For a guy who generally goes about his own business and rarely says much about other people, Donovan McNabb catches a lot of hate.
Boxer Bernard Hopkins took a Tuesday training session as an opportunity to fire a shot at the Washington Redskins quarterback, referring to McNabb’s skin color as “a suntan” and questioning both his blackness and his toughness after the QB talked about feeling betrayed after his trade from the Eagles.
Via the Philadelphia Daily News:
“Why do you think McNabb felt he was betrayed? Because McNabb is the guy in the house, while everybody else is on the field. He’s the one who got the extra coat. The extra servings. ‘You’re our boy,’ ” Hopkins said, patting a reporter on the back in illustration. “He thought he was one of them.”
Here we go again with the Uncle Tom stuff. Because we didn’t get enough a couple of months back with Jalen Rose and Grant Hill? If McNabb isn’t really black, maybe Hopkins should spread the word to Rush Limbaugh, who seemed to think he was black enough to garner special treatment during Limbaugh’s ill-fated stint as a television football analyst.
This isn’t the first time Hopkins has sounded off about McNabb. The boxer says he felt snubbed by McNabb when he visited an Eagles practice several years ago. He went on to say that while McNabb grew up privileged in a Chicago suburb, current Eagles quarterback Michael Vick and former Eagles receiver Terrell Owens remained true to their roots.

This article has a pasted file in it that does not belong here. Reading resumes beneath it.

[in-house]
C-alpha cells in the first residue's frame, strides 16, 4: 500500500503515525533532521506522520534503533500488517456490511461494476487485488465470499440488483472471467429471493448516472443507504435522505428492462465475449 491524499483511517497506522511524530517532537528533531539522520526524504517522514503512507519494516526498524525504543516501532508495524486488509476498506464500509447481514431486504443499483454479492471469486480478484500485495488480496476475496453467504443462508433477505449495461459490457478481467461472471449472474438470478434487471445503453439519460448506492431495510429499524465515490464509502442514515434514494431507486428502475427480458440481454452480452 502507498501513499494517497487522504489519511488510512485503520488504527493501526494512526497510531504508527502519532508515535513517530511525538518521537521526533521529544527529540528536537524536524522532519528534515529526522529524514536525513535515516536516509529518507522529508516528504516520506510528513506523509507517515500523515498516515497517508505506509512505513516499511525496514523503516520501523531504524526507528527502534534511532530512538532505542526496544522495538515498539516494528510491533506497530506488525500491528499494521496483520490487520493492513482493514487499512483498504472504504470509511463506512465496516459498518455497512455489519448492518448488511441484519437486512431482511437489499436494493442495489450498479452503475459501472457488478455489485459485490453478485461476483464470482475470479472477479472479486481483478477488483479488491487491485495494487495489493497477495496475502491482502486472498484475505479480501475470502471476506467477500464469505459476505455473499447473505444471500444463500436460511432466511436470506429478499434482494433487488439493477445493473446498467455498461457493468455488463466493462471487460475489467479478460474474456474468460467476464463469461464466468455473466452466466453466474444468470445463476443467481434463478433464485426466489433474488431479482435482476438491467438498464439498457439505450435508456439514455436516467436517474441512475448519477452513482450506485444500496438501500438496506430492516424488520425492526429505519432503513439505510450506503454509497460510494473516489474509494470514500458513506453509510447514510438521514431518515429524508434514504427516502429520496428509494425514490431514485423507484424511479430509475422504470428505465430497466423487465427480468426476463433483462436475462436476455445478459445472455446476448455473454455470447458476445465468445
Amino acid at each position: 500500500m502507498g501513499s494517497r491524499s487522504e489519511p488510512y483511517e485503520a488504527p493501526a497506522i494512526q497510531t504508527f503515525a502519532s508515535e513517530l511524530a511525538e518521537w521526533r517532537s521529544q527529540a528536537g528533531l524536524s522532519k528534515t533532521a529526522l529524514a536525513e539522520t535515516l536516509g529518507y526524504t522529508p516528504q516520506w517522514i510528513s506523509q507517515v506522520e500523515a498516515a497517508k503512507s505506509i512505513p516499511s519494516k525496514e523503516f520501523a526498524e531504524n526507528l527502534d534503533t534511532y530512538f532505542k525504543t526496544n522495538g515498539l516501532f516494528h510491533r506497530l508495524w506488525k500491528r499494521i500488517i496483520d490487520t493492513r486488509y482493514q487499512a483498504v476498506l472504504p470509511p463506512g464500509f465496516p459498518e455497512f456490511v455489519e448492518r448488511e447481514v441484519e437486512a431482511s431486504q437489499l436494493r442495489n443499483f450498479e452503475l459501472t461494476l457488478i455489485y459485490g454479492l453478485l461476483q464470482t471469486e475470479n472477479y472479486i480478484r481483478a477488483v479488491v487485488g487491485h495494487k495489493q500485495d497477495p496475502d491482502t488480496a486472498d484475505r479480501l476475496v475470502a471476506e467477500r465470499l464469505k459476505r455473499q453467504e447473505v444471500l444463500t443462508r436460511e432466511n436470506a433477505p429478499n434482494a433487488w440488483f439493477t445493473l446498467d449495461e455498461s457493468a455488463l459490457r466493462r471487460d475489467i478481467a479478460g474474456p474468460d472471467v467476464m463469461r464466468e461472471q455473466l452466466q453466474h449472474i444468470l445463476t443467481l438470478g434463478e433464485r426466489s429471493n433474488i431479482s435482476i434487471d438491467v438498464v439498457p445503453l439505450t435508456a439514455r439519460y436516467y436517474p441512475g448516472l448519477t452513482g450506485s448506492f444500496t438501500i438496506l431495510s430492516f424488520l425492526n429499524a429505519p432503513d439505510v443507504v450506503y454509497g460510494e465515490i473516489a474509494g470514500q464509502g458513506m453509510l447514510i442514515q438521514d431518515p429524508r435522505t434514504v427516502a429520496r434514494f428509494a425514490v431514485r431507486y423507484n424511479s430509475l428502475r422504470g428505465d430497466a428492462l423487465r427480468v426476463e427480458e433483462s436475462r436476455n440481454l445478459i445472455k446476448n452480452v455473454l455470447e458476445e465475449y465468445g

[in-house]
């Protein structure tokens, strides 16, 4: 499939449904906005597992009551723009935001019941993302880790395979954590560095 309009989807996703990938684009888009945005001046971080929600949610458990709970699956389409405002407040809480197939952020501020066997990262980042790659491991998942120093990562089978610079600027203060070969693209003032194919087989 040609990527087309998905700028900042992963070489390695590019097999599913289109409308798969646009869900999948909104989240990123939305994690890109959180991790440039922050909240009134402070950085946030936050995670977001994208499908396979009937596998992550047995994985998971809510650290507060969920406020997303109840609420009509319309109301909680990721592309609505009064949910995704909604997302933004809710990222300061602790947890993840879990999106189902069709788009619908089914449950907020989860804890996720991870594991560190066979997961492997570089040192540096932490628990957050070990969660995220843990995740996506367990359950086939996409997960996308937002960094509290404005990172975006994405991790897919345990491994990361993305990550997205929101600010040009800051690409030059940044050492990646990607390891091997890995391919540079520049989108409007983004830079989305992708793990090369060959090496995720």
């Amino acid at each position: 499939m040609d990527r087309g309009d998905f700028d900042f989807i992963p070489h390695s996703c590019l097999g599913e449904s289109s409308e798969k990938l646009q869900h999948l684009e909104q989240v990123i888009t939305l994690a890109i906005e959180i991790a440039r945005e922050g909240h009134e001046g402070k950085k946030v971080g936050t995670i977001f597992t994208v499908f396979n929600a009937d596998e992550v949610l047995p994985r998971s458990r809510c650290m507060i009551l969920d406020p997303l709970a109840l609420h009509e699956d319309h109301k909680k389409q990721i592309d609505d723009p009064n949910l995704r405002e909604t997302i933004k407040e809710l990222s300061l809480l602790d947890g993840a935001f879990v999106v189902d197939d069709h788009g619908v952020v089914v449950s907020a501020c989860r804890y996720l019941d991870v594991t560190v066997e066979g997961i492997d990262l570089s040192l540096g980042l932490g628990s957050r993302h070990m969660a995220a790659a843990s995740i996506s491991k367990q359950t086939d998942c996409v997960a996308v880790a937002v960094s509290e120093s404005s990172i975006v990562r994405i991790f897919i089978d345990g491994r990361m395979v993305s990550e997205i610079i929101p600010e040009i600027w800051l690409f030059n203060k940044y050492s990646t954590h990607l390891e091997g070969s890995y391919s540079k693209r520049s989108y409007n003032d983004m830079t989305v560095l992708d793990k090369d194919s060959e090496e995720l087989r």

“T.O. got [into] the boardroom and saw the way they talked to McNabb. Coming from where he [comes from] – that’s strange to some white people, when a black man speaks.
When T.O. walks in the boardroom with the Eagles suits, he’s like, ‘What the heck? I ain’t used to this language. I’m used to speaking up.’ “
What language is that, Bernard? English?
I’m still waiting for the Official Blackness Handbook to be published so we can know once and for all what we should and shouldn’t do to be considered “black”. If Hopkins thinks Donovan McNabb is a jackass because he wouldn’t engage the fighter in conversation after practice, then fine. But if you’re going to fall back on this House Slave vs. Field Slave argument every time two black people with different upbringings have a disagreement, just keep your mouth shut – especially when no one asked you the question in the first place.
Although, Hopkins did have one nice thing to say about McNabb.
“Nice guy. I’d trust him around my kids,” Hopkins said.
Well isn’t that special?